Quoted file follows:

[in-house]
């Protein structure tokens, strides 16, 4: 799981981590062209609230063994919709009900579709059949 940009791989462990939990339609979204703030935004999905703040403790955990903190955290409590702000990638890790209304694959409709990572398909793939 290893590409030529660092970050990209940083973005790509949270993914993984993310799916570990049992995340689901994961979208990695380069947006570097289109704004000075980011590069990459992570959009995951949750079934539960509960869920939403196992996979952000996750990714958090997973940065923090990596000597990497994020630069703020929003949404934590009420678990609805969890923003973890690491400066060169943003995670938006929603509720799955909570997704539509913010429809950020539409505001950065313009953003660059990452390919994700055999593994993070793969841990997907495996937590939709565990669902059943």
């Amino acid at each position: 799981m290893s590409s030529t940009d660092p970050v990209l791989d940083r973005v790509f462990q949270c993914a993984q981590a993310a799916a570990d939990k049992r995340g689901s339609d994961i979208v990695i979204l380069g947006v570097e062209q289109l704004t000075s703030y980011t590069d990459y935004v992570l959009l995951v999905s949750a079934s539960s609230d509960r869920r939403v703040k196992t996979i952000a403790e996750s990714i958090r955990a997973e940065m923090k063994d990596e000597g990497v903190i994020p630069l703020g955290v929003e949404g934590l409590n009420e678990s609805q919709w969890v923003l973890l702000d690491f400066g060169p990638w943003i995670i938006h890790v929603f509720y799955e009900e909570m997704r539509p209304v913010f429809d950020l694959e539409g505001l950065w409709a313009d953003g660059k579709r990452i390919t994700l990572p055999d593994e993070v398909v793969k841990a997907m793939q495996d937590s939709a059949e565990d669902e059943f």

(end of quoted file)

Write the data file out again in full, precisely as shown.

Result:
[in-house]
């Protein structure tokens, strides 16, 4: 799981981590062209609230063994919709009900579709059949 940009791989462990939990339609979204703030935004999905703040403790955990903190955290409590702000990638890790209304694959409709990572398909793939 290893590409030529660092970050990209940083973005790509949270993914993984993310799916570990049992995340689901994961979208990695380069947006570097289109704004000075980011590069990459992570959009995951949750079934539960509960869920939403196992996979952000996750990714958090997973940065923090990596000597990497994020630069703020929003949404934590009420678990609805969890923003973890690491400066060169943003995670938006929603509720799955909570997704539509913010429809950020539409505001950065313009953003660059990452390919994700055999593994993070793969841990997907495996937590939709565990669902059943």
């Amino acid at each position: 799981m290893s590409s030529t940009d660092p970050v990209l791989d940083r973005v790509f462990q949270c993914a993984q981590a993310a799916a570990d939990k049992r995340g689901s339609d994961i979208v990695i979204l380069g947006v570097e062209q289109l704004t000075s703030y980011t590069d990459y935004v992570l959009l995951v999905s949750a079934s539960s609230d509960r869920r939403v703040k196992t996979i952000a403790e996750s990714i958090r955990a997973e940065m923090k063994d990596e000597g990497v903190i994020p630069l703020g955290v929003e949404g934590l409590n009420e678990s609805q919709w969890v923003l973890l702000d690491f400066g060169p990638w943003i995670i938006h890790v929603f509720y799955e009900e909570m997704r539509p209304v913010f429809d950020l694959e539409g505001l950065w409709a313009d953003g660059k579709r990452i390919t994700l990572p055999d593994e993070v398909v793969k841990a997907m793939q495996d937590s939709a059949e565990d669902e059943f």